TALKING SHOP: The Toy Station

The Richmond independent celebrated its 15th year in business in October - we talk to co-owner Karen Khatchik about how the High Street has changed over the years, top selling toys and Brad and Angelina's visit...
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How have you stayed in business for 15 years – what’s the secret of your success?
A lot of hard work – you can’t have limited hours here. Sometimes we’re here until two in the morning. We just do everything ourselves, we try not to bring anybody in.
Sometimes it’s incredibly hard to pick the right lines that will attract the most people. You try to get those crowd pullers and hope that people come back again because they bought that great thing from you. The secret to success is good service and this is something we pride ourselves on with every customer who walks in.

What are your best performers?
Well at the moment it’s all pocket money things. What you hope for is that the kids will notice the shop because they got that special 50 pence thing that everyone wanted.
Moshi Monsters is the thing at the moment. The foil packs are popular and so are the trading cards; they are a huge craze at the moment and bring in a huge amount of customers.

What else does well?
Travis Designs dress-up. They are dress up clothes but they are made in the UK and designed like a normal outfit, so it gives a lot of wear.
Lego Minifigures have also been popular. Lego as a whole is the must have – everybody wants it. If people can’t think of anything else to buy, they end up having Lego.
Apart from that, scooters. We stock Micro Scooters, which are quality ones made from metal, rather than the plastic ones. Scooters have ups and downs, though – there are some times when you sell a lot of them and then some times you don’t sell them for weeks.
Arts and crafts do well, because it’s a gift in a box.
The best range is the Creativity for Kids by Faber Castell – the box usually has a lot of product in it, whereas some things have a lot of box and not a lot of content.

What preparations are you making for Christmas?
We decorate the shop window with really animated things and the toys that we think people will like.
We have a moving Father Christmas and a jazzy, delightful looking window that we think will be appealing to children. We’re also doing a Victorian evening raffle. There used to be a Victorian evening in Richmond, it’s disappeared over the years but they’re bringing it back this year.
Last year the five shops on our street did an Eton Street traders Christmas event. Every Thursday in November and December we offered a ten per cent discount, gave away sweets and small gifts to the children. Everyone who purchases something gets a free raffle ticket.

What’s your philosophy on customer service?
When they come in and want to enquire about something in particular we give them in-depth details about the product and we research everything beforehand.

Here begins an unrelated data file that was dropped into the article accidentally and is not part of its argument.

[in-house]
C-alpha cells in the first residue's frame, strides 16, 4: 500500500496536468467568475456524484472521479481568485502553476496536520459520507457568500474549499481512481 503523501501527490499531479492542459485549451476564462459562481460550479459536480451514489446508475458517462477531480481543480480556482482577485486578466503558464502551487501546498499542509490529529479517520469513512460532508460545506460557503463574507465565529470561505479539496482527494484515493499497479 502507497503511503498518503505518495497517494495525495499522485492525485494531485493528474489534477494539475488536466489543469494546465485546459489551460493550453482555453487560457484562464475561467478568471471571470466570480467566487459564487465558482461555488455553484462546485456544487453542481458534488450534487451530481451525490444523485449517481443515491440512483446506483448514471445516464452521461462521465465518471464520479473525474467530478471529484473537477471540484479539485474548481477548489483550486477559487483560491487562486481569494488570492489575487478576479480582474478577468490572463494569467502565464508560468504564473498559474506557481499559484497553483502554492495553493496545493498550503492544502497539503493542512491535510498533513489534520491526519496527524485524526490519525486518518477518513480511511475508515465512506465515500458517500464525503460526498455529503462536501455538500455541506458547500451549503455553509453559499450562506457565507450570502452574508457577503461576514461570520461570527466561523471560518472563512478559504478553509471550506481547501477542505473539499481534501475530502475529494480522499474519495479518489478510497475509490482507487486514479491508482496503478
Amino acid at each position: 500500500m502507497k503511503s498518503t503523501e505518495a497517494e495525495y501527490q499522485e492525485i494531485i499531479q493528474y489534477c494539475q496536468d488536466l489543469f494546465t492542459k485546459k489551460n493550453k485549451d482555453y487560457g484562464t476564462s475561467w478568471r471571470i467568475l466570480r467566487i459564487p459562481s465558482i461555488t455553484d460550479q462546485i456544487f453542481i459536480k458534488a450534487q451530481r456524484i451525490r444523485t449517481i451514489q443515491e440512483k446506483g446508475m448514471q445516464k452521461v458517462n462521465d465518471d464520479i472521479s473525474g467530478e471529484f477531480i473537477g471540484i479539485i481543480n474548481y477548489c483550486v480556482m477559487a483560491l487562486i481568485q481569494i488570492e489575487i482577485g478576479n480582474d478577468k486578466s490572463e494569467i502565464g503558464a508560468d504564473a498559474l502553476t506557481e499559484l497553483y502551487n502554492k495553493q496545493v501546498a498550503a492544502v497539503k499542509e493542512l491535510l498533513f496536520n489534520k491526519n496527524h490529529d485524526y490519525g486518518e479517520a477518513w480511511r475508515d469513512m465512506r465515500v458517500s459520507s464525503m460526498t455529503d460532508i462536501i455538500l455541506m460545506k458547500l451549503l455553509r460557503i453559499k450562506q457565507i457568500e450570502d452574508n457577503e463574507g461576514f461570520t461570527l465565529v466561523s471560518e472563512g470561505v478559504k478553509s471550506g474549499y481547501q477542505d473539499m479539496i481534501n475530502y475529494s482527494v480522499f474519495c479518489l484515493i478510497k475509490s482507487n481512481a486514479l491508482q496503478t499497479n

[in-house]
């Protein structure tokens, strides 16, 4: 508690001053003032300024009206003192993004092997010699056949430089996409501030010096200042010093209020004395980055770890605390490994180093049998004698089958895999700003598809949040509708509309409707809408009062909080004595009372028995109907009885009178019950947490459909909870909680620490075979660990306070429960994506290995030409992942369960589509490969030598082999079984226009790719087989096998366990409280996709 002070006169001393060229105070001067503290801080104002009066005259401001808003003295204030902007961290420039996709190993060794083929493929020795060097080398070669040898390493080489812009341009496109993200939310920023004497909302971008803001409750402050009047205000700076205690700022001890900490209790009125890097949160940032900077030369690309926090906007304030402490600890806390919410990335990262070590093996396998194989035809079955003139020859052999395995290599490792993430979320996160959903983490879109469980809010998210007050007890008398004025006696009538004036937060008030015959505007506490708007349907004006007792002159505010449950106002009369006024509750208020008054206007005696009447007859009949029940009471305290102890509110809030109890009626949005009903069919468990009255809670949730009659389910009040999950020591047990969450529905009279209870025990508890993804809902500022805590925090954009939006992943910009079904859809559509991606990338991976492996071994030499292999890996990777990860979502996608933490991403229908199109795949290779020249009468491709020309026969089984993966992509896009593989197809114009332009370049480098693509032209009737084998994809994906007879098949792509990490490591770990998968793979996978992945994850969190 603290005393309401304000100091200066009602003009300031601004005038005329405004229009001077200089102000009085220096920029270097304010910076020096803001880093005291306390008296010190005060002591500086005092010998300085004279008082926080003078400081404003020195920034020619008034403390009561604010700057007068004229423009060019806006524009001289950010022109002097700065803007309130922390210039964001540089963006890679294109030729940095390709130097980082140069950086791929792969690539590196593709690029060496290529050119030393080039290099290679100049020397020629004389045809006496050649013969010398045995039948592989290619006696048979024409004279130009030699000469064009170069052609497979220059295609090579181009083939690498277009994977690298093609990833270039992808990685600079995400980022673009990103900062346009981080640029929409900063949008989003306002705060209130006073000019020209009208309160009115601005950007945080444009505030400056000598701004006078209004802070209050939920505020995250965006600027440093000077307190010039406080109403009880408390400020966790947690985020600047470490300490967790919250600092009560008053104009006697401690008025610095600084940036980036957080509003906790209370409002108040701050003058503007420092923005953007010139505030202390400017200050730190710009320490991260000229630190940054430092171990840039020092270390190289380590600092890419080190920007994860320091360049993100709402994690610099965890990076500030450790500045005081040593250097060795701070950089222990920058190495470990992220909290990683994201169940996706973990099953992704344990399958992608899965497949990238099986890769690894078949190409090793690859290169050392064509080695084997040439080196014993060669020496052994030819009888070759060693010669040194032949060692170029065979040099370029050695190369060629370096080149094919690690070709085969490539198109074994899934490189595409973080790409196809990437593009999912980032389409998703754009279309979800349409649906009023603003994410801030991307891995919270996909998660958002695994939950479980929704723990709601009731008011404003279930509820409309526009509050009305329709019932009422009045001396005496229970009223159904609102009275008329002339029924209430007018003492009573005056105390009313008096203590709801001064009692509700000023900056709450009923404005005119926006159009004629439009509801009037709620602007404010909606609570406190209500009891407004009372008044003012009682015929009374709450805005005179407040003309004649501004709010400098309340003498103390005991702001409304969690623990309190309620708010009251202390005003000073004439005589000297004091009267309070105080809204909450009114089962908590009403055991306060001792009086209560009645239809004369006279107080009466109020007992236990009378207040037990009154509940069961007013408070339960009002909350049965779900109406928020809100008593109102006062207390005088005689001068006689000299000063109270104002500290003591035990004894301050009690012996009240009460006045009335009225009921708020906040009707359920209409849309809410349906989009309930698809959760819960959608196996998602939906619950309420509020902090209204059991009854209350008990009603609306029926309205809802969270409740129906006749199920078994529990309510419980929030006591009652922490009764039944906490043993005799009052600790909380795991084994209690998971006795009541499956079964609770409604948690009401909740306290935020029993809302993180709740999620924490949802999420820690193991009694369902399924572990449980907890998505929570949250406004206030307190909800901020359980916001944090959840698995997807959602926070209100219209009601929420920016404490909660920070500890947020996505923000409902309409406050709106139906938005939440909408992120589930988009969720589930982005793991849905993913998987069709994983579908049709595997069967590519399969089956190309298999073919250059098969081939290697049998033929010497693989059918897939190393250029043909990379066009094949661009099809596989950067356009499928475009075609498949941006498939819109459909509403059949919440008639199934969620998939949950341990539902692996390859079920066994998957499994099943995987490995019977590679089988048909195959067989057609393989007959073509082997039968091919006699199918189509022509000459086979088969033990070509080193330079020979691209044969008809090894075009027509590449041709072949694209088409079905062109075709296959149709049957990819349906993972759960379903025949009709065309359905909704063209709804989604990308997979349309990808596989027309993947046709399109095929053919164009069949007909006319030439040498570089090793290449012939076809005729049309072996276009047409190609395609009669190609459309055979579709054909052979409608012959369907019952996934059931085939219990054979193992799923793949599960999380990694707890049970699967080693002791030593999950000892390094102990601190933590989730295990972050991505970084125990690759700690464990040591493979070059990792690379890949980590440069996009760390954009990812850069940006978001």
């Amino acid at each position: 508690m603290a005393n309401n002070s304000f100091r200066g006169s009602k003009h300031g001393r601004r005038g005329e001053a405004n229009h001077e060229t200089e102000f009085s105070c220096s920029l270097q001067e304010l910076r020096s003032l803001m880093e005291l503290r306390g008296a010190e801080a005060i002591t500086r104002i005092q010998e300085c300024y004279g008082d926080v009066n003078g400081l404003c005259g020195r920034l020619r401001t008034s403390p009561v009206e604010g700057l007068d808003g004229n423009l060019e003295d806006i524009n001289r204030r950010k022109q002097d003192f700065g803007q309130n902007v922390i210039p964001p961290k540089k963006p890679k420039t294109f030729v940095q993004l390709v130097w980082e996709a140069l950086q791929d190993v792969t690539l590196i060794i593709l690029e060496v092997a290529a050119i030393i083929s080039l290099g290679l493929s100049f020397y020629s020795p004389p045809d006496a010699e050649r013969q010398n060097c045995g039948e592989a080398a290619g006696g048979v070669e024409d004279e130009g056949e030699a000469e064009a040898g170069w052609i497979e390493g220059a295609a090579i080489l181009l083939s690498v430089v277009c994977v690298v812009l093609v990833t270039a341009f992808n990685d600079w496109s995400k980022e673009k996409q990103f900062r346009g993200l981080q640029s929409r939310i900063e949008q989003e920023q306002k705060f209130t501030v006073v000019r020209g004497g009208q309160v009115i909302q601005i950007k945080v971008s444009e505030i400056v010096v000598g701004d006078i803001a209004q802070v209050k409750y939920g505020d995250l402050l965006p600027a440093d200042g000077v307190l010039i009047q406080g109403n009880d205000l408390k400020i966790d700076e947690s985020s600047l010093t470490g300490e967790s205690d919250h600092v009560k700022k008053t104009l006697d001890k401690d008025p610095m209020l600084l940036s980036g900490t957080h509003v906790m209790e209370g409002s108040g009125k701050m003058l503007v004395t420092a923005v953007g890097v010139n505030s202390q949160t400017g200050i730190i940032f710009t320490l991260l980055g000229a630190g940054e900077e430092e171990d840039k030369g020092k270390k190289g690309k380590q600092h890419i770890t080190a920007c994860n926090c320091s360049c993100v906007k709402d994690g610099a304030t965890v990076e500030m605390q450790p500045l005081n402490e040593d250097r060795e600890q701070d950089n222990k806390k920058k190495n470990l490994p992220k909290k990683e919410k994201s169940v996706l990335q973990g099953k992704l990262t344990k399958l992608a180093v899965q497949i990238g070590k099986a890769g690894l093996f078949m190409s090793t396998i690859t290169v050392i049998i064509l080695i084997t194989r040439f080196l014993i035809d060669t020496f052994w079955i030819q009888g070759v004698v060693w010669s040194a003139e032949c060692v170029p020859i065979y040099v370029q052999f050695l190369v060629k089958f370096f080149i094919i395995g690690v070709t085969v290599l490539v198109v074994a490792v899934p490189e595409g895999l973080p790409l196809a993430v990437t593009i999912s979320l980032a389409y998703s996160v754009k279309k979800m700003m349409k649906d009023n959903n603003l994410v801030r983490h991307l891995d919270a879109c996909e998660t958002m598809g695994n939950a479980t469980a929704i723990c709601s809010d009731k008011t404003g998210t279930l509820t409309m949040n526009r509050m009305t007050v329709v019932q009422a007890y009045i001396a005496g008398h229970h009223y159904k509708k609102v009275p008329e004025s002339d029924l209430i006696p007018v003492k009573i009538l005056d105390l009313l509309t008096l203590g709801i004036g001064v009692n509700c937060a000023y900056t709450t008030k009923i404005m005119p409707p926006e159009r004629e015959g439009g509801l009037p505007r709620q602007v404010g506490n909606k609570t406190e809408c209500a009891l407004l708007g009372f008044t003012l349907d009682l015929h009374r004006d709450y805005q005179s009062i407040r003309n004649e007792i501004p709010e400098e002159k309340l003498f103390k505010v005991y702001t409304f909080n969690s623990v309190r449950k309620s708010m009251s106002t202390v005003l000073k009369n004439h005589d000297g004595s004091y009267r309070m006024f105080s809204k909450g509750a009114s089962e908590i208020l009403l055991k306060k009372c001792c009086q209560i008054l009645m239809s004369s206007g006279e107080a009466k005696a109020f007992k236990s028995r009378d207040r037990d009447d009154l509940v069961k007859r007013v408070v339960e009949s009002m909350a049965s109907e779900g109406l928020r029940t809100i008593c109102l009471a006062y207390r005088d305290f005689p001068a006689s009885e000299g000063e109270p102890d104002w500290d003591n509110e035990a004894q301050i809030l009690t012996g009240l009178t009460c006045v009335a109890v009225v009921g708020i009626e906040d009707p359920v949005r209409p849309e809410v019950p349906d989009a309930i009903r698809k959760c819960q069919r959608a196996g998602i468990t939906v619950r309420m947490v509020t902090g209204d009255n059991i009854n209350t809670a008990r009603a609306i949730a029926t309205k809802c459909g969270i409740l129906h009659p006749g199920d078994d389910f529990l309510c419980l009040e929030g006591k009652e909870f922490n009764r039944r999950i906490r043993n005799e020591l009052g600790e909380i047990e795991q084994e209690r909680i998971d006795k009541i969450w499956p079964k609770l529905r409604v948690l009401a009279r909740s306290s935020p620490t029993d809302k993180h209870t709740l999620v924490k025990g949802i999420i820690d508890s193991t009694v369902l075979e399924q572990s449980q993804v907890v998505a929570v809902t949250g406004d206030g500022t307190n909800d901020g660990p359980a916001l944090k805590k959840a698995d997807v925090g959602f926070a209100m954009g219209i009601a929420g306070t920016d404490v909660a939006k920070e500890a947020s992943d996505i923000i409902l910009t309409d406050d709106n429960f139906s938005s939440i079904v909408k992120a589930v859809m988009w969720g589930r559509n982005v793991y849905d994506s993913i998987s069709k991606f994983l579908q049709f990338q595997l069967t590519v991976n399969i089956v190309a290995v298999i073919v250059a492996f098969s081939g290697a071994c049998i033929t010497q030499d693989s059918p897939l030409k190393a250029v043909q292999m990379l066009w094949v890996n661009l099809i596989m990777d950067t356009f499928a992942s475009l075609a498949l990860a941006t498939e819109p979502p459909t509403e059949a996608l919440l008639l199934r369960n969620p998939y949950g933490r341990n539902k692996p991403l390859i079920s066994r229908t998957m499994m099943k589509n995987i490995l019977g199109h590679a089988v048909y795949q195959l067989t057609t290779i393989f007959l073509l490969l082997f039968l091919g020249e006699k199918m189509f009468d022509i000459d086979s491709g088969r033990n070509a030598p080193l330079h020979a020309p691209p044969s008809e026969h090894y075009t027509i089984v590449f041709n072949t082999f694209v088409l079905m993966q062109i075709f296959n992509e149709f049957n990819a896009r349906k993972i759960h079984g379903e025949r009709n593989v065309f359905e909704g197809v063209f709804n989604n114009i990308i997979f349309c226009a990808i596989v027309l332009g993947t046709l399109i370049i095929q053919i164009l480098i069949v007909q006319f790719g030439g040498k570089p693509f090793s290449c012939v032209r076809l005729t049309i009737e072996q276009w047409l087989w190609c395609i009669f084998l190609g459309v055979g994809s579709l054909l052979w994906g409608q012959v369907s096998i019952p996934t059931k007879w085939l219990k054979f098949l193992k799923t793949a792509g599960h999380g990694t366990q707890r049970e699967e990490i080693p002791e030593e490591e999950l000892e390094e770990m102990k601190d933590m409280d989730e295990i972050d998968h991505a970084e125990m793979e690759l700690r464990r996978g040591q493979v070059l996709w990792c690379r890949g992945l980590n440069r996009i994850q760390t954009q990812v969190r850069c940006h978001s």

Most people usually want to know why one toy is better than its competitor, so we give them a consultation. If they ask, we’ll even take the product out of the packaging to show how it works. They will usually go away and think about it and they usually come back and buy it, we pride ourselves on our customer service and try to make the decision easier for customers.

How has this year been for you?
This year’s been a tough one. I think it’s been tougher than other years.
You always hope that children will need toys, but the internet does kill the High Street. A lot of people will come in here and say ‘Oh, we’ll look at it online.’ Some people tell us that they’ve ordered something online and been let down in some way.
As a retailer, what would you say has changed the most since you started 15 years ago?
The internet definitely. People are happier to sit at home and look at things online rather than going out to the shop. Plus there’s free delivery, so that doesn’t really help things.
But from a child’s point of view you can’t beat going to the toy shop.
Kids are delighted when they come in here, because we are packed with toys – maybe too packed, we only have 700 square-foot, but we’ve always done it like that and I think that’s what people like about the shop, the amount of things in it.

How much competition is there in Richmond?
Lots, within walking distance. Richmond is quite small too – it only takes two minutes to get from one end to the other.
There are five which stock toys – there’s one other toy shop and the others are clothes shops that stock toys. They do a lot of lines and they’ve expanded.

What are the trading conditions like in Richmond?
The High Street used to be better here, but a lot of people have gone away from it, because the rents are extremely high in Richmond. It was a destination town about ten years ago but lots of the shops people used to go to, like HMV, have all gone. Things that kids like to congregate around are not here either.

I’ve heard that you have some celebrity customers. What were Brad and Angelina like when they came to the shop?
They were just like anybody else. The children were great fun, we were chatting with them, they were showing them different things and they were just delighted. They just let the children look at everything, but they didn’t over indulge at all. They preferred small, fun things with immediate entertainment.



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